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Sand bar hope for turtles near Rushikulya river

The new sand bar looks like an island and is about 200 meters away from the coastline of the Rushikulya nesting site
The sand bar near the Rushikulya river mouth.
The sand bar near the Rushikulya river mouth.
Telegraph picture

Sunil Patnaik   |   Berhampur   |   Published 29.11.18, 07:11 PM

A new sand bar created near the Rushikulya river mouth has brought new hope for olive ridley turtles. This new sand bar was created last month as the gushing floodwater of Rushikulya river entered into the sea in two streams near the mouth after incessant rain due to the severe cyclonic storm ‘Titli’ last month.

The new sand bar just looks like an island is about 200 meters away from the coastline of Rushikulya nesting site. It is 50 feet to 200 feet wide. Interestingly, one mother olive Ridley laid 131 eggs on that sand bar beach recently though tonnes of debris were deposited there. “We have collected all these eggs and kept them in the artificial hatchery in Purunabandha,” said Berhampur divisional forest officer Ashis Kumar Behera.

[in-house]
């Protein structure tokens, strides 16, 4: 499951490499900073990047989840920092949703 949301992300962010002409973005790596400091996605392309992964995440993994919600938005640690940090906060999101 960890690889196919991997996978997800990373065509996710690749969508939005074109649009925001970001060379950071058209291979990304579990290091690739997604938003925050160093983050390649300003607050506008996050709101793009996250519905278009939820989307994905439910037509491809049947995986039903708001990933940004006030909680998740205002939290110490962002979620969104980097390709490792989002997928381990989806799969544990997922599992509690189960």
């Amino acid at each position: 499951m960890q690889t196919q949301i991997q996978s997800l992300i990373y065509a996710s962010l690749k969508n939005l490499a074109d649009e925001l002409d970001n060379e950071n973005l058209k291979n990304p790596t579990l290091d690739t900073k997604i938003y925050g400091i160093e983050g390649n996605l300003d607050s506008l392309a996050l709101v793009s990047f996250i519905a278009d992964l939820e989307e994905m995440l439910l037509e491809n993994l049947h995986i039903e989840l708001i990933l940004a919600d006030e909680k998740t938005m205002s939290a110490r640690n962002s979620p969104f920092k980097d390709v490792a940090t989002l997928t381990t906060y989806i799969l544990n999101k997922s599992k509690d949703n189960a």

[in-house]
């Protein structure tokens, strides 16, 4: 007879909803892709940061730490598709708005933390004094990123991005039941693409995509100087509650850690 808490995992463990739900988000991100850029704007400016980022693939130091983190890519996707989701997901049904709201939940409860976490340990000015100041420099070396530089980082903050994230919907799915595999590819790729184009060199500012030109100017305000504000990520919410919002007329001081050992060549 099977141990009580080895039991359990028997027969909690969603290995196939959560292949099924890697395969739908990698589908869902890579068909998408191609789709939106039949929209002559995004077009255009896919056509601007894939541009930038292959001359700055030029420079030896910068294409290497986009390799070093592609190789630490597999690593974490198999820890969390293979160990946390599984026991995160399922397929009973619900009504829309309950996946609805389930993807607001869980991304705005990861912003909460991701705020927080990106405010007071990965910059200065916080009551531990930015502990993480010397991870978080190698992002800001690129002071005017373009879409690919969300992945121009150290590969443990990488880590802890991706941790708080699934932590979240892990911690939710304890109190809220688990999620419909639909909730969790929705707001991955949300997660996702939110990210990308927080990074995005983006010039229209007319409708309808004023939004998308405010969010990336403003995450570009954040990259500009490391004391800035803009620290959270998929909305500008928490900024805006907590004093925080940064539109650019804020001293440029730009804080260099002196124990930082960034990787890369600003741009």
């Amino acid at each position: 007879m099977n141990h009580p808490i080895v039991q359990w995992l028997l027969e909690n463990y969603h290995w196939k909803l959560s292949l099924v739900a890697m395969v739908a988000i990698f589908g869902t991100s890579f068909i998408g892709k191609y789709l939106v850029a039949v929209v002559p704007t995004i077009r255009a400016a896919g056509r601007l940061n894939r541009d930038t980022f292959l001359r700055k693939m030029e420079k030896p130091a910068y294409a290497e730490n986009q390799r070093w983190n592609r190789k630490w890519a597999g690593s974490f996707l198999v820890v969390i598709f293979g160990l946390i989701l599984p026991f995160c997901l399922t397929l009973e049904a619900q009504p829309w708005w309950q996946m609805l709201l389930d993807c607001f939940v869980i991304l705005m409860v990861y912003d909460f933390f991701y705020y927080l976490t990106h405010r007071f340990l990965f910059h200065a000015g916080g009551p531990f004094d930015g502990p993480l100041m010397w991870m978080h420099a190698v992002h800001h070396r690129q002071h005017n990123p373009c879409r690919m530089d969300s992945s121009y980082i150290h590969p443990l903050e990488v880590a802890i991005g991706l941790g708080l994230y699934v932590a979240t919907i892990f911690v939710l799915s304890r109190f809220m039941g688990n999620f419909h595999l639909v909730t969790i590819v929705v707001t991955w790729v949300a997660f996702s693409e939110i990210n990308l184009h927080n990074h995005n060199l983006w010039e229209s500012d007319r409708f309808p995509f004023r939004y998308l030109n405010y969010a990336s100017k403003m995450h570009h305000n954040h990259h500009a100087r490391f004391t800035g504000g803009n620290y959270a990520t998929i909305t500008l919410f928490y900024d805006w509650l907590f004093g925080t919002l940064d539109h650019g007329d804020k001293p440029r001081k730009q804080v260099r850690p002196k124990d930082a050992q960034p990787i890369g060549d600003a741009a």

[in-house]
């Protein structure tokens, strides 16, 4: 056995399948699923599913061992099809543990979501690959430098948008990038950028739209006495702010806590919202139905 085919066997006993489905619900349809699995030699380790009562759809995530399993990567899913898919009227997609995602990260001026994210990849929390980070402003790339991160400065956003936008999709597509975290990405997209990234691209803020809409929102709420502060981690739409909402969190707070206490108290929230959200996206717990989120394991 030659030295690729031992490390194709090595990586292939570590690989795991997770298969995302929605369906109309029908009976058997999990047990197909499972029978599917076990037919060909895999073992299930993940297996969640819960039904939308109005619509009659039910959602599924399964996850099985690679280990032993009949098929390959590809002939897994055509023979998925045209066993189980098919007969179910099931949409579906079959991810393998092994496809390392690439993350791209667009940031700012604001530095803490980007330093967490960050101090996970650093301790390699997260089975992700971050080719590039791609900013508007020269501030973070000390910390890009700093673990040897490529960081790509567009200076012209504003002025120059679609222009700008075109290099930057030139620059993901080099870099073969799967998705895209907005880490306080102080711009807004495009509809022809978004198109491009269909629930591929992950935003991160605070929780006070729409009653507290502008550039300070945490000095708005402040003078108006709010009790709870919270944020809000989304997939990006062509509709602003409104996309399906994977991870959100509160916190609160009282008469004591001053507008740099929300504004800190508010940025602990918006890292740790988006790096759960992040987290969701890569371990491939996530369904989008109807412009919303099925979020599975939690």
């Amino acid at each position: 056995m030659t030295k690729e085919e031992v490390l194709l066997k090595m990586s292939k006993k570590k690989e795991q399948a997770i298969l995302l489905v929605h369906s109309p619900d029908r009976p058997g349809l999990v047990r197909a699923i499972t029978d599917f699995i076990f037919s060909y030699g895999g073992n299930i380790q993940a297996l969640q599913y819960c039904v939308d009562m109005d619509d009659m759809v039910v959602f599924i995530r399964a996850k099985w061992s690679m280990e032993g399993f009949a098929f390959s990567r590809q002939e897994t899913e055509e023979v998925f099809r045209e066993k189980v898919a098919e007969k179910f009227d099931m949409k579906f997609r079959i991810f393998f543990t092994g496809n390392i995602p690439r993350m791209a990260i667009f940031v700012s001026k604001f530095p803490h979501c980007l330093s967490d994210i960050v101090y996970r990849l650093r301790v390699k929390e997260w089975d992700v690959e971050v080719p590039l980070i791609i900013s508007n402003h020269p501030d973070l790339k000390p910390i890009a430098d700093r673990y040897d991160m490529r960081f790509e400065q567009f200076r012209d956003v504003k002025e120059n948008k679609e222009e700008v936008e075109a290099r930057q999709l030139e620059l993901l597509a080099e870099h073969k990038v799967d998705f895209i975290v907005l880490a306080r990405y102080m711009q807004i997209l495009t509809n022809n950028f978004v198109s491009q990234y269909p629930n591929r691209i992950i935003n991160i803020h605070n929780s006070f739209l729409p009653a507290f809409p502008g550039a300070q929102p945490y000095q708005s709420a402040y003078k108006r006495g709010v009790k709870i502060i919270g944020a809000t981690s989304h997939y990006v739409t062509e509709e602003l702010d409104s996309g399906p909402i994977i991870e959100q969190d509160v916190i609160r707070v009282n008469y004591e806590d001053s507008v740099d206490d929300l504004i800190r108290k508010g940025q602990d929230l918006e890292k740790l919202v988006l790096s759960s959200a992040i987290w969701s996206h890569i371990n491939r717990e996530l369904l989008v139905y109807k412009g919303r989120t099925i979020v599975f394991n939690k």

The debris include large quantities of autumn grass (popularly known as ‘Kasatandi’ in Odia) straw, weeds, uprooted trees, plastic, polythene and many others accumulated on the six-km stretch of sandy beach near the river mouth.

“The cleaning process inside the sand bar and the entire 6-km stretch of sandy beach is on the last stage. We have deployed 3 excavator machines and 20 staff in the cleaning process. Ninety percent work has already been completed. The debris inside the sand bar are being brought to the shore through boats and we hope a very good mass nesting on the sand bar beach this season, ' said the DFO.

Rushikulya Sea Turtle Protection Committee (RSTPC) secretary Rabindranath Sahu said: “If the ridleys choose the island or the newly created sand bar for mass nesting, we have to go to the island by boat to look after the sea turtles. I hope that Rushikulya Rookery is still favourable for mass nesting of the olive ridley turtles”.

It is usually from the beginning of November to the end of January that hundreds of turtles congregate on the sea beach for mating. Mass nesting of olive ridley surpassed all records as the number touched 4, 82,091 and it occurred twice during 2018 as it was conducive for nesting.



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